BBC News Magazine looks back at the moral panic about Dungeons & Dragons in the early 1980s:
In 1982, high school student Irving Lee Pulling died after shooting himself in the chest. Despite an article in the Washington Post at the time commenting “how [Pulling] had trouble ‘fitting in’”, mother Patricia Pulling believed her son’s suicide was caused by him playing D&D.
Again, it was clear that more complex psychological factors were at play. Victoria Rockecharlie, a classmate of Irving Pulling, commented that “he had a lot of problems anyway that weren’t associated with the game”.
At first, Patricia Pulling attempted to sue her son’s high school principal, claiming the curse placed upon her son’s character during a game run by the principal was real. She also sued TSR Inc, the publishers of D&D. Despite the court dismissing these cases, Pulling continued her campaign by forming Bothered About Dungeons and Dragons (BADD) in 1983.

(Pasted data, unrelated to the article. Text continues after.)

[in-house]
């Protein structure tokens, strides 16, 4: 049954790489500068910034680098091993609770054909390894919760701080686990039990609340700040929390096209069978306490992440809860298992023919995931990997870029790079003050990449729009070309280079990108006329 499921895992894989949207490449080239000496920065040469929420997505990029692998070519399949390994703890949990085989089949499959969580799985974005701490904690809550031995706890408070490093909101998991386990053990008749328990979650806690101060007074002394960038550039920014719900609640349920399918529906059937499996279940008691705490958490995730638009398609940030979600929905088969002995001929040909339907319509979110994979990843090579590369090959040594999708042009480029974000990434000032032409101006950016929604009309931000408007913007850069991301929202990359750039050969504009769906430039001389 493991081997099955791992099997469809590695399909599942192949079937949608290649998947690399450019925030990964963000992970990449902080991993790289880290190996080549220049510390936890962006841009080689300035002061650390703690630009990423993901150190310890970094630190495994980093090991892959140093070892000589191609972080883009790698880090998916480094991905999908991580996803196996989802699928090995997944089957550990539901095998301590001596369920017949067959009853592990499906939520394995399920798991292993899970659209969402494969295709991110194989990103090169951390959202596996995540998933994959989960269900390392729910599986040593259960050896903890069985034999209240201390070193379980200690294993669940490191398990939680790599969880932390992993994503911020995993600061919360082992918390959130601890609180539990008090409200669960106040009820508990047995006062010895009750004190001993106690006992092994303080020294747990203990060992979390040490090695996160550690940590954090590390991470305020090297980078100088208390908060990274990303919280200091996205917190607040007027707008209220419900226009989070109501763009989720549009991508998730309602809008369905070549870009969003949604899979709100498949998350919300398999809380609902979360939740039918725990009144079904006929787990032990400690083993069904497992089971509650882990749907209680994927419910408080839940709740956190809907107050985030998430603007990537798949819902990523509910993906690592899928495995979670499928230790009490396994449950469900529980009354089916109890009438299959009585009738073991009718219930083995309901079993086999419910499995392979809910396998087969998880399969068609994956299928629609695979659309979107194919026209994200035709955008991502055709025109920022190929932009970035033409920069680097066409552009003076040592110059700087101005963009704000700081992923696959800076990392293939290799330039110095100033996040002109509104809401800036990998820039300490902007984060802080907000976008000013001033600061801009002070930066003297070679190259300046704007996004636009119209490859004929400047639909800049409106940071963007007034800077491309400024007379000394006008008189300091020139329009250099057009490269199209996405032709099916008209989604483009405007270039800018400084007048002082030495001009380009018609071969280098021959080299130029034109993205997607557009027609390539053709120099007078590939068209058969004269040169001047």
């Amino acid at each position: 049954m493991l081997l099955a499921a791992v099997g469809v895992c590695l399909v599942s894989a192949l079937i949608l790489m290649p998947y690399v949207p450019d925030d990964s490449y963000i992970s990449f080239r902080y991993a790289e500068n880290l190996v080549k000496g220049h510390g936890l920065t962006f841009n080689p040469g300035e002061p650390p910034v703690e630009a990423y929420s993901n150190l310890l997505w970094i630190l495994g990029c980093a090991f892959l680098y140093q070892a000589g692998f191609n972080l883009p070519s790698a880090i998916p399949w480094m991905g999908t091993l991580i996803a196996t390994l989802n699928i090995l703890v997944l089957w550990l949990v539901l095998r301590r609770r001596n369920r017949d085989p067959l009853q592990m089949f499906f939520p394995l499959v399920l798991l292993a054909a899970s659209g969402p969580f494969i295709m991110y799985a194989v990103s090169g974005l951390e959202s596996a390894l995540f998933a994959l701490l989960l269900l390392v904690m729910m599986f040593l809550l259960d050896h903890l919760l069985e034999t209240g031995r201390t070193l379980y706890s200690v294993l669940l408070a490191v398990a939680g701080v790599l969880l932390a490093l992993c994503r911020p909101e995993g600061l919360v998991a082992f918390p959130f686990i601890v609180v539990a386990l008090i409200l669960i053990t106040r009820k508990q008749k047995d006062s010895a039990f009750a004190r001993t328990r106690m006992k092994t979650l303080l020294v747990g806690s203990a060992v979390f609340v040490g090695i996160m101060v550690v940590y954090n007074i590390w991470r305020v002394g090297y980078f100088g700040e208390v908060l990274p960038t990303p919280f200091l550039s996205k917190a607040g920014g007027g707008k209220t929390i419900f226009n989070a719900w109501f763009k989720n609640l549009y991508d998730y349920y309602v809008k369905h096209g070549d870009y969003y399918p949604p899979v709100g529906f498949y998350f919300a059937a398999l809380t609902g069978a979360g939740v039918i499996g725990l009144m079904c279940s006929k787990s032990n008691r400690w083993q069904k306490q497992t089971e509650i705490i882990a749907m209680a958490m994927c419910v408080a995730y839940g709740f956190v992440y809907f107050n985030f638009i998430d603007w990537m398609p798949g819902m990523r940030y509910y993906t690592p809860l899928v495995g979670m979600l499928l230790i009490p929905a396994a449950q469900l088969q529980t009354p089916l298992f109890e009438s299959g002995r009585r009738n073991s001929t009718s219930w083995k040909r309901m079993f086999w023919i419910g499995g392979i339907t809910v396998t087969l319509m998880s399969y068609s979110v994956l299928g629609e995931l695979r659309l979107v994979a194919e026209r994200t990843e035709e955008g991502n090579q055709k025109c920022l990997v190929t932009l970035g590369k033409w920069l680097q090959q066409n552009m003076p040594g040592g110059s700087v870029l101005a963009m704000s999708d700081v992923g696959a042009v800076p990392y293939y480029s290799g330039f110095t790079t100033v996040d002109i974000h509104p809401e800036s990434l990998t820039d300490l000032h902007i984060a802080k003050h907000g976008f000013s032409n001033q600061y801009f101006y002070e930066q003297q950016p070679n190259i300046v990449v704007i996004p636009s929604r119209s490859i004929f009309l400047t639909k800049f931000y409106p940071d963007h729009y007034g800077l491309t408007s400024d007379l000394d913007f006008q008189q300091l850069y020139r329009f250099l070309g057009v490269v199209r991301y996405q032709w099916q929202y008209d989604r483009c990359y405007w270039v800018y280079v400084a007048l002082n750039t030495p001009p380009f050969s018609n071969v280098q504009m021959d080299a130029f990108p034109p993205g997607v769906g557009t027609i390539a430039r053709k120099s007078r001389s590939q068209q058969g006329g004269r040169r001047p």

Pulling described D&D as “a fantasy role-playing game which uses demonology, witchcraft, voodoo, murder, rape, blasphemy, suicide, assassination, insanity, sex perversion, homosexuality, prostitution, satanic type rituals, gambling, barbarism, cannibalism, sadism, desecration, demon summoning, necromantics, divination and other teachings”.
Pulling’s pamphlet on the dangers of D&D:
In 1985, Jon Quigley, of the Lakeview Full Gospel Fellowship, spoke for many opponents when he claimed: “The game is an occult tool that opens up young people to influence or possession by demons.”
These fears also found their way into the UK. Fantasy author KT Davies recalls “showing a vicar a gaming figure – he likened D&D to demon worship because there were ‘gods’ in the game”.
Veteran roleplayer Andy Smith found himself in the unusual position of being both a roleplayer and a Christian. “While working for a Christian organisation I was told to remove my roleplaying books from the shared accommodation as they were offensive to some of the other workers and contained references to demon-worship.”
Looking back now, it’s possible to see the tendrils of a classic moral panic, and some elements of the slightly esoteric world of roleplaying did stir the imaginations of panicked outsiders.